Step 3 – Keeping Your Cat Calm at the Vet
The next step is the waiting room at the vet office. The office will be filled with barking dogs, hissing cats, and loud owners. It is completely normal for you pet to be nervous in this setting. It is best to leave your cat in the carrier at this stage rather than hold them in your arms. You can also try to calm your cat with a few snacks. If you selected the right cat carrier, your cat should have enough room to comfortably sit, stretch, stand, and make a full turn. This is important to your pets stress and anxiety levels. The last thing your cat will want to go through is a ride in a cramped carrier.
If you want to take your cat out his carrier you will need to make sure you bring a harness and leash. Using a harness and leash will leave you with full control of your cat. Make sure to purchase a harness that is escape proof. Some cats are able to free themselves from collars or harnesses.
One way to help with the environment at the vet is to schedule your cat appointment during less busy business hours. This can also help minimize the wait time that you and your cat will inevitably encounter. There will also be less distractions from other animals in the lobby to help with the anxiety and stress that your cat may face. Try to call ahead at the vet and ask if there are any dogs or rowdy animals currently in the waiting area so that you can either be prepared or change the appointment time altogether.
Step 4 – Keeping Your Cat Calm During the Vet Examination
Vets are usually no different than other healthcare providers related to bedside manners. At first the vet will have a few minutes of casual interaction with your cat to try and put him at ease. A simply pet on the back and a little neck scratch should do the trick. If your vet doesn’t, just politely ask that he break the ice with your cat to help calm him down. Some vet’s get into the habit of performing care straight away. They are so used to doing it everyday that they sometimes forget proper bedside manners.
Your cat will be poked, prodded, and examined during these visits. You can help ease your pets discomfort by talking in a soothing voice during the examination. Something that also helps to calm you cat down is by bringing his favorite toy, a blanket, or a treat to help distract him during the check-up. Using an item that has your cat’s scent on it is a natural way to calm them down
While at the vet, this is your opportunity to ask any questions or concerns you may have about your cat. If you have been experiencing any odd behaviors from your cat now is the time to let the vet know. Far too many people brush off behaviors from their cats because they think it’s normal. Feel free to call in between appointments if a question pops up in your head that you forgot to ask while at the check-up. Remember, your cat’s health is in your hands. It is your responsibility to keep him safe.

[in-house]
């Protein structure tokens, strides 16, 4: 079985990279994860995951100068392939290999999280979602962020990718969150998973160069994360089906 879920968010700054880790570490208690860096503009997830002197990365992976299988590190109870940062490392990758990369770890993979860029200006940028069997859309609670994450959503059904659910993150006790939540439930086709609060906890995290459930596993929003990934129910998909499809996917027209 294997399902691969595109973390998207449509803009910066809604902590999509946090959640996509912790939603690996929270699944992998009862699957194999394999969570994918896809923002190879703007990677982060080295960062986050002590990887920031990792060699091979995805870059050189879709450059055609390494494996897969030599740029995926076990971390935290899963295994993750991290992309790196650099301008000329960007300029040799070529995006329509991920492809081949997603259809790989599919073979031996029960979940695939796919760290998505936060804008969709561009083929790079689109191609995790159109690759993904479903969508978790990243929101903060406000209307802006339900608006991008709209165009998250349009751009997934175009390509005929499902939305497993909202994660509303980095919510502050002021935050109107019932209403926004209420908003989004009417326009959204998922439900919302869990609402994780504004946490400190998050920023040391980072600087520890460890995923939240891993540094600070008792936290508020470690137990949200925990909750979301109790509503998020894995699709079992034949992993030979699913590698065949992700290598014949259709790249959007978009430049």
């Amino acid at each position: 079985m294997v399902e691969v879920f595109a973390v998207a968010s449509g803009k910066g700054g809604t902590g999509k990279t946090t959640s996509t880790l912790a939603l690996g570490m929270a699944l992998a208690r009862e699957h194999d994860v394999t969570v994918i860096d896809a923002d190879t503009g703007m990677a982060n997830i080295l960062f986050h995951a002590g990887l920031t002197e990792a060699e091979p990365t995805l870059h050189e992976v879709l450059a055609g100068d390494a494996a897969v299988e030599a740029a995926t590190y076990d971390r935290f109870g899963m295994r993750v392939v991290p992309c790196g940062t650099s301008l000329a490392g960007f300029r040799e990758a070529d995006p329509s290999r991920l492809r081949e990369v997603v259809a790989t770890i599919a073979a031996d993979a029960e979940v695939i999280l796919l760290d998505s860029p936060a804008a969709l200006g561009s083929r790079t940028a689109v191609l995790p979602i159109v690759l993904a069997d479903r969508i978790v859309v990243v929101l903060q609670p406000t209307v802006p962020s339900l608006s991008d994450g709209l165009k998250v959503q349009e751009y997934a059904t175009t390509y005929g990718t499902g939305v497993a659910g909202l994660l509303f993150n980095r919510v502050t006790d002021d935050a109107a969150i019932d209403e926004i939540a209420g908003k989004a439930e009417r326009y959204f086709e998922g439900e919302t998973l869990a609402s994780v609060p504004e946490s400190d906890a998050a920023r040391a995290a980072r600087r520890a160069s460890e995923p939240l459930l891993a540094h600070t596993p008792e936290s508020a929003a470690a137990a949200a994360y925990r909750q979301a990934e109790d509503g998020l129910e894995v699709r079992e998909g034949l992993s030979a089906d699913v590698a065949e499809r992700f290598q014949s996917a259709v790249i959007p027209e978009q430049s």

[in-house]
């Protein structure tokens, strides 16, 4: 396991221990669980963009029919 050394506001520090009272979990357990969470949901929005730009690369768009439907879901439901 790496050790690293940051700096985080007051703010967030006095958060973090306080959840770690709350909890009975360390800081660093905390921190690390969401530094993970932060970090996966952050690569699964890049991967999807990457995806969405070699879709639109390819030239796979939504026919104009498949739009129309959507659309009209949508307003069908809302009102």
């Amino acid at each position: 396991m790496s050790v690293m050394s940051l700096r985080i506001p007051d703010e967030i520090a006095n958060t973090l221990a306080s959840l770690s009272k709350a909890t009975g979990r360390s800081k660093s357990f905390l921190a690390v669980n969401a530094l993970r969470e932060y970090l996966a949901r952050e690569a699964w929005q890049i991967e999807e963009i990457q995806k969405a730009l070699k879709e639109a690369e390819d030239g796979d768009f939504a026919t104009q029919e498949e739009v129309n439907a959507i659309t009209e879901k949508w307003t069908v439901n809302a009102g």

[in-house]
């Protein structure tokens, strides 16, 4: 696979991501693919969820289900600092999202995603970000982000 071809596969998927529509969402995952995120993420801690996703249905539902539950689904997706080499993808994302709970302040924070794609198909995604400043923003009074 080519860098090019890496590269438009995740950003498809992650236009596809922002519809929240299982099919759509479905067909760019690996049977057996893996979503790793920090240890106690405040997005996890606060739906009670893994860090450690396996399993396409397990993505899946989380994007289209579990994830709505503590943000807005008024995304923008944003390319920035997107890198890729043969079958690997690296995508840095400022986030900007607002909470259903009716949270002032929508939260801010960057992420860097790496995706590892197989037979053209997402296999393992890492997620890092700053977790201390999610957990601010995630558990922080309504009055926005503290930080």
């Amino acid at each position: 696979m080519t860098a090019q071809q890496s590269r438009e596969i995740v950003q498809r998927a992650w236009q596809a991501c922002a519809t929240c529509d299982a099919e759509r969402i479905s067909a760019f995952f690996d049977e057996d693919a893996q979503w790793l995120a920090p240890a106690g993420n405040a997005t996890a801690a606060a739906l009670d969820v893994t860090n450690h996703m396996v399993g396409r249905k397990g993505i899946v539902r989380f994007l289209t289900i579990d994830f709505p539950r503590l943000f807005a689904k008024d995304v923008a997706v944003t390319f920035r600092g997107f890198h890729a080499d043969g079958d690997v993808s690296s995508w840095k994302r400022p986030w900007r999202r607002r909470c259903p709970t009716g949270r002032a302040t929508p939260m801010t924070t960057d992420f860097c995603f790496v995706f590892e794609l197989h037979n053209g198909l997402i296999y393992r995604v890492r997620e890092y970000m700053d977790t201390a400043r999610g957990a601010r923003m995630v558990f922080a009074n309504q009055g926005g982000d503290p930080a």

Step 5 – Be Prepared for an Overnight Vet Visit
There is no cat that would ever want to spend the night away from home, especially at a vet’s office for care. Unfortunately, there are many events that are out of our hands when it comes to healthcare. Illness can strike at anytime as well as routine procedures. A routine procedure like neutering, receiving treatment for an illness, or injury might warrant an overnight visit. This can be extremely stressful for cats, but there are a few things you can do to help your cat get through this time.
If your cat will need to spend the night at the vet, bring an object from home. As I stated earlier, the scent from the object you bring will help calm the cat down due to the familiarity of the scent, not necessarily due to the object itself. Usually a blanket or piece of clothing is better than a toy. Be sure to bring his favorite cat food because he may not eat the food the vet office will provide.
Having your car stay the night can also have an impact on you. Go do something you enjoy or try something new while your cat is away. You will need to trust that your cat is in good hands. This will help ease your mind off of the subject. Before you know it your cat will be back safely at home.
It’s always a good idea to check your cat from head to toe after an overnight visit. If they have any wounds or stitching from an operation you will want to make sure they look okay before leaving the vet’s office. Your vet should provide you with information regarding out patient care if there were any surgeries performed. If your cat was prescribed medication your vet should also tell you how often and how much your cat will need to be dosed. Also pay attention to any side effects these drugs may have on your cat in case you need to make a follow up call to your vet.
It isn’t easy to calm your cat down at the vet. If you take into consideration what I have explained in this article, going to the vet won’t be bad as it sounds. Invest in a good cat calmer. Make sure his cat carrier is big enough for him during the car ride so he is as comfortable as possible. Bring a familiar blanket and toys for him to have during and after the car ride. Bring cat treats to reward him for good behavior as needed. Lastly, be sure to ask the vet any questions or concerns you may have about your cat.